By Louis Odion
Nigerians will never stop to shock and awe with their prodigious ingenuity. Just when those engaged in the restricted field of psychology were about to give up having spent donkey years looking for how best to illustrate the rather complicated term “emotional intelligence”, the least expected man miraculously brought a closure to the centuries-old dilemma in a fashion not even Sigmund Freud, the acclaimed patriarch of psychology, could have contemplated or anticipated.
Some clarity at this juncture. Emotion is not to be mistaken for intelligence. But, mind you, the admixture of both is a powerful brew indeed. Given its intangibility, therefore, researchers are (or were as now more appropriately) at pains relating the phenomena to ignoramuses, the uninitiated. Certainly not a matter that readily yielded itself to tape-rule measure or pencil-and-paper test.
Whereas high intelligence quotient (IQ) may earn you laurels in academic circles, a leader needs higher emotional aptitude to be successful. “Emotional intelligence” is what will, for instance, restrain an able-bodied fellow from openly counting his 10 fingers or toes in the presence of an amputee. That oracular ability that enables you sense a need and predisposes you to give your own widow’s mite long before the fellow in need is even able to find the word to express himself or herself.
So, who is that illustrious compatriot that abridged the ordinarily vast labyrinth of scientific enquiry to put Nigeria on the world map of psycho-analysis? He is no other than Ricky Tarfa, a Senior Advocate at the Nigerian bar.
And more good news: insiders have confided in this writer that in what looks like a reenactment of the gold rush, not a few big international corporations have been bombarding Nigerian embassies in the west with enquiries on how soon they could collaborate with this game-changer to have this very practical and demonstrable concept quickly patented and entered into the twenty-first century’s trove of discoveries/inventions before Chinese imitators beat them to it.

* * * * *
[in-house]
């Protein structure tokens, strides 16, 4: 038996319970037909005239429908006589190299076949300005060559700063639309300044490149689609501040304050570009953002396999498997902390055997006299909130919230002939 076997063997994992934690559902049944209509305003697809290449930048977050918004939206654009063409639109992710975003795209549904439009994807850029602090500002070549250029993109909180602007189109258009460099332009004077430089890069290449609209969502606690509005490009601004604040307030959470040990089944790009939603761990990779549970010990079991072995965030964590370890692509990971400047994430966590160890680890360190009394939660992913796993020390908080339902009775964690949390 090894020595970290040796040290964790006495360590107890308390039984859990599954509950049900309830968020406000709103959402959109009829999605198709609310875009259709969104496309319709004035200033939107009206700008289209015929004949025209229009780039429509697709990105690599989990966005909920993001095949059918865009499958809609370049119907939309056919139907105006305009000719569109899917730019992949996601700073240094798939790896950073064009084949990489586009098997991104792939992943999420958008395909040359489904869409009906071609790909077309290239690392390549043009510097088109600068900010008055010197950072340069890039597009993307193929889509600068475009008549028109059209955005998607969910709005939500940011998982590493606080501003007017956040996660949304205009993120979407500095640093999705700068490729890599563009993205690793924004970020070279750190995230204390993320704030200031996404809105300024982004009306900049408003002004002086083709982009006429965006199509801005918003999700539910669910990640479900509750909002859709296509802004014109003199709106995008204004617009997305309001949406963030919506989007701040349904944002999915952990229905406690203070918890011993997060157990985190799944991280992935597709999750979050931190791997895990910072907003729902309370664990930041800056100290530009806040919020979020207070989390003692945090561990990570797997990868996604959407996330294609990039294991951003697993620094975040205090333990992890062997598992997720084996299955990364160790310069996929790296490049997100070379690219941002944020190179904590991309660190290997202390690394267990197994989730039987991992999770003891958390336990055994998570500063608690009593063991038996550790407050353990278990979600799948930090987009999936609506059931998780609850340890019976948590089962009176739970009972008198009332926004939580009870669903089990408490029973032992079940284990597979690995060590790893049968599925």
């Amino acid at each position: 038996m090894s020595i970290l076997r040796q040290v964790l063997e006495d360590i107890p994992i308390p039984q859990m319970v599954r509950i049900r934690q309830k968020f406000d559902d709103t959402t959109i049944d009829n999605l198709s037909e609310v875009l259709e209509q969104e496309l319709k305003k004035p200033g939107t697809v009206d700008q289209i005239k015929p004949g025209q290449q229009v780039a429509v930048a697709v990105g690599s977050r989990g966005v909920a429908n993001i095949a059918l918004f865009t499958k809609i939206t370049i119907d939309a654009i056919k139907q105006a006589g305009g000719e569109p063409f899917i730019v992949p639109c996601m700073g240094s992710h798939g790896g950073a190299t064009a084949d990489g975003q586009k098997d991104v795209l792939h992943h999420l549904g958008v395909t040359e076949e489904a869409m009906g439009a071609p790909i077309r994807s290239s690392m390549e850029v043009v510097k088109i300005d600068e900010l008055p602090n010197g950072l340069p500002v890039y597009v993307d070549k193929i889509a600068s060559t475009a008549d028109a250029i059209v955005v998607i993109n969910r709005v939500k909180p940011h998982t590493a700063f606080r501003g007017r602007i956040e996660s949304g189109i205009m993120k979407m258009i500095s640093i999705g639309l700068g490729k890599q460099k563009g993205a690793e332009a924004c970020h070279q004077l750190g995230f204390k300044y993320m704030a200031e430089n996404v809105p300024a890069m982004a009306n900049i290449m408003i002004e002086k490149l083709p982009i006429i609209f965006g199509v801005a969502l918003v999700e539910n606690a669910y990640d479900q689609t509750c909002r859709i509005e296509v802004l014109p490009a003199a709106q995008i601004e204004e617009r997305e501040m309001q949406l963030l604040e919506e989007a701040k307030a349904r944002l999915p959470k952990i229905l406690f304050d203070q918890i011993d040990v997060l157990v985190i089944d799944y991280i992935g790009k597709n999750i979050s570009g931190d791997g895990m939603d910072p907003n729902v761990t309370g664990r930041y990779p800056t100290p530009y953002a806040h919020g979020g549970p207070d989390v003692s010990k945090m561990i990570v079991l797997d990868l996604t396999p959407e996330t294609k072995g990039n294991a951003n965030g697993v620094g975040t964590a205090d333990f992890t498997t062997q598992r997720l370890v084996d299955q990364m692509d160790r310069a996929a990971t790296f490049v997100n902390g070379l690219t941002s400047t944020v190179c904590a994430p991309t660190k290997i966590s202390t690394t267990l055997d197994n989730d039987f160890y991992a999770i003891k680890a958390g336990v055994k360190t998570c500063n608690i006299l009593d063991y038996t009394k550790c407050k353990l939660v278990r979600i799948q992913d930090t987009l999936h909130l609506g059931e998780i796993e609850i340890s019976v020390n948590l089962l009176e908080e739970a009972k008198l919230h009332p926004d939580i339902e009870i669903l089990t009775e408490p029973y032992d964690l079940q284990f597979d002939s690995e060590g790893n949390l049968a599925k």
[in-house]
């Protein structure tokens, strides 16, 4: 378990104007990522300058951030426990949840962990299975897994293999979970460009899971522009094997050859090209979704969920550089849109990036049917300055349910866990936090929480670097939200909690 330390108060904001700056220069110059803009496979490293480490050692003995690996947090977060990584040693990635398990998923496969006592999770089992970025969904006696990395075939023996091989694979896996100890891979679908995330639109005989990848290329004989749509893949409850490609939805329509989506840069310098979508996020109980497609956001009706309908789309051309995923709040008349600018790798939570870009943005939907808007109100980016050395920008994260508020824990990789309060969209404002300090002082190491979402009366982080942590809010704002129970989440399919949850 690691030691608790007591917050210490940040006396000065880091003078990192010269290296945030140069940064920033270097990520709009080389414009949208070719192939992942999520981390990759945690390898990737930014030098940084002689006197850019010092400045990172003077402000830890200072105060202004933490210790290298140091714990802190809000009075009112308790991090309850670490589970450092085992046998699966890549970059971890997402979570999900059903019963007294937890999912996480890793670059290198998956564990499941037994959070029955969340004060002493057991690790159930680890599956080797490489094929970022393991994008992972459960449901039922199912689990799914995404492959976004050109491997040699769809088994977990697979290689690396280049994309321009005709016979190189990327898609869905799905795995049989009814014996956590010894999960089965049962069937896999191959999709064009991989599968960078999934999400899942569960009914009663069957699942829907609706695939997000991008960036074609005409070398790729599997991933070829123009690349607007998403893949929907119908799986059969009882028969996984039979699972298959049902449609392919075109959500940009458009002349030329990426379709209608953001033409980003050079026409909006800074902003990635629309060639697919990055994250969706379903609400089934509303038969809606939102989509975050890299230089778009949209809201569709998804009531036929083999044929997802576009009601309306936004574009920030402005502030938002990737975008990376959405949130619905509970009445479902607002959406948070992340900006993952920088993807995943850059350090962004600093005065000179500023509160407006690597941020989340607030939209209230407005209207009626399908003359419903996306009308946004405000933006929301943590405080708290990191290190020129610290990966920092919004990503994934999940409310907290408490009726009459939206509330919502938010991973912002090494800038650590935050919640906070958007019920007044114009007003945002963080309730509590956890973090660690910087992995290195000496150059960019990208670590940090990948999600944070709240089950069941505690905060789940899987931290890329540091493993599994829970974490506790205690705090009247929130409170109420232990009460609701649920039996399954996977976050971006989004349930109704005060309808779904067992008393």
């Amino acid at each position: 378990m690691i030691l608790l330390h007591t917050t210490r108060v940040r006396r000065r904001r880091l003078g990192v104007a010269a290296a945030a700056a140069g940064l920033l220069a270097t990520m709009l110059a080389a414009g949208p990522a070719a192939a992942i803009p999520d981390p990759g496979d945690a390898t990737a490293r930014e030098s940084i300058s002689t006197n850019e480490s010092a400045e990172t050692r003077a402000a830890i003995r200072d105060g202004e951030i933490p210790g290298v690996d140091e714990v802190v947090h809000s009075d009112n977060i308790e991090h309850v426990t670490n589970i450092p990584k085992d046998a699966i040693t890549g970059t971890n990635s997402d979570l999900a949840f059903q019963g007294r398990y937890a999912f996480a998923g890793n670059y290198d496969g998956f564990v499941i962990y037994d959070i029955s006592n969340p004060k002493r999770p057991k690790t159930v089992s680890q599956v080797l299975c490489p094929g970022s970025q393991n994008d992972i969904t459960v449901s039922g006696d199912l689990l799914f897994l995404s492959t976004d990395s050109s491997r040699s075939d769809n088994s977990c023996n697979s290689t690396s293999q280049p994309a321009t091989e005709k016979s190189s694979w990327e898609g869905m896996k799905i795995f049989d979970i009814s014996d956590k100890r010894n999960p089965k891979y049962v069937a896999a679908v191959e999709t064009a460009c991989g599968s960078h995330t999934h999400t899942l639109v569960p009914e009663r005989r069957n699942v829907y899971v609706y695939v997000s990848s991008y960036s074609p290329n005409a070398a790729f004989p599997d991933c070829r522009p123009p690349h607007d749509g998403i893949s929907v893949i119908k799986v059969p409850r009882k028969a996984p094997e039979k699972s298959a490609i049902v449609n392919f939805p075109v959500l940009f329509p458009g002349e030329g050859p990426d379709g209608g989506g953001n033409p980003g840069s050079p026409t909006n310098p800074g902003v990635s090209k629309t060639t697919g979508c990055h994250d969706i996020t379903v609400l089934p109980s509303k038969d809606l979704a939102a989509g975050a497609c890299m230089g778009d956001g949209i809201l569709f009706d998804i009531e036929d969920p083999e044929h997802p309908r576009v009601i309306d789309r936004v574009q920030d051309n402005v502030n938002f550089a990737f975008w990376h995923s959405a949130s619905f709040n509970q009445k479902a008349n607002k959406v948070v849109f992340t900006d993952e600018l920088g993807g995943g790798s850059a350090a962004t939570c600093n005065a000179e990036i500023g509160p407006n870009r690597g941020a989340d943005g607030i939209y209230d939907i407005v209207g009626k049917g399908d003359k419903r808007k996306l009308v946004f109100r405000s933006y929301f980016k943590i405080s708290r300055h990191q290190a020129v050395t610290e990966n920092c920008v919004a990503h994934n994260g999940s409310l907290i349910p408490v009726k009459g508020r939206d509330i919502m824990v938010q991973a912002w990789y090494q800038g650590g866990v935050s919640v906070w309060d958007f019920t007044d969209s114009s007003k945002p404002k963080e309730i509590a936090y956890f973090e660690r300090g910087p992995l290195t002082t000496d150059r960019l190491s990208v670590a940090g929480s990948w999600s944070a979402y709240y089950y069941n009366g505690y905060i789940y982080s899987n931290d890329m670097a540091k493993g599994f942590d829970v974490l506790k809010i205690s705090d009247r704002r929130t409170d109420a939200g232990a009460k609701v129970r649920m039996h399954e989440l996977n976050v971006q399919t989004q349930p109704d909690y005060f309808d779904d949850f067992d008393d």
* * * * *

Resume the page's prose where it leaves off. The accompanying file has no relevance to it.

Futuristically speaking, by the time the US dollar starts tumbling in in humongous waves as royalties, we can only hope the nation will still remember to give honour to whom it is originally due. Imagine how far that would then go in catapulting the now beleaguered Naira back to the same pedestal as the much-cherished American dollar.
But how exactly did Tarfa pull off this golden feat? Very simple, ironically. Without being solicited, or maybe at the mere receipt of obituary notification or its whisper from the grapevine, our own trail-blazing Senior Advocate instantly took it upon himself to cause, with dazing alacrity, the electronic transfer of a staggering N225k (more than $1,100 by CBN rate) to a member of the presently famishing judiciary in the person of his lordship, Justice M N Yunusa of the Lagos Federal Court. (So trying have the times become that The Nation newspaper, ordinarily sympathetic to the ruling party in Abuja, was sufficiently moved to confirm in a front-page report on Wednesday that the Chief Justice of the Federation and no fewer than 600 judges were yet to receive January salaries, much less dream of February’s even as the month ends in another 72 hours! And followed up with a blistering editorial).